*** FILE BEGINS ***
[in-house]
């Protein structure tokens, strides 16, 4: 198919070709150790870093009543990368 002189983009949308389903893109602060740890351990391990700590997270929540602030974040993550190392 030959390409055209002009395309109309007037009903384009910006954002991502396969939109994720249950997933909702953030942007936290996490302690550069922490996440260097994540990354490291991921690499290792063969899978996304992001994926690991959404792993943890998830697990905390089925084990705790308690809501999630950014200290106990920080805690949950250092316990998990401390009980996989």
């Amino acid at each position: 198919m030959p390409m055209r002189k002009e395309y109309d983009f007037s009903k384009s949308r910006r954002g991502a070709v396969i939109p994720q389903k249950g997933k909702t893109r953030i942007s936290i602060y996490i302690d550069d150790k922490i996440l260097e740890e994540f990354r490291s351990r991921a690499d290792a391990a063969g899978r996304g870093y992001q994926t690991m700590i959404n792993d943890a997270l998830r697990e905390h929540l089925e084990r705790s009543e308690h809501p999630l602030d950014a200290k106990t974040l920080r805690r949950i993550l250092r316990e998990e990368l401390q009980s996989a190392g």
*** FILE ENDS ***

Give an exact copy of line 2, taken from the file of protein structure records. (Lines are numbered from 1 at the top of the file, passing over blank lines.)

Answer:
């Protein structure tokens, strides 16, 4: 198919070709150790870093009543990368 002189983009949308389903893109602060740890351990391990700590997270929540602030974040993550190392 030959390409055209002009395309109309007037009903384009910006954002991502396969939109994720249950997933909702953030942007936290996490302690550069922490996440260097994540990354490291991921690499290792063969899978996304992001994926690991959404792993943890998830697990905390089925084990705790308690809501999630950014200290106990920080805690949950250092316990998990401390009980996989």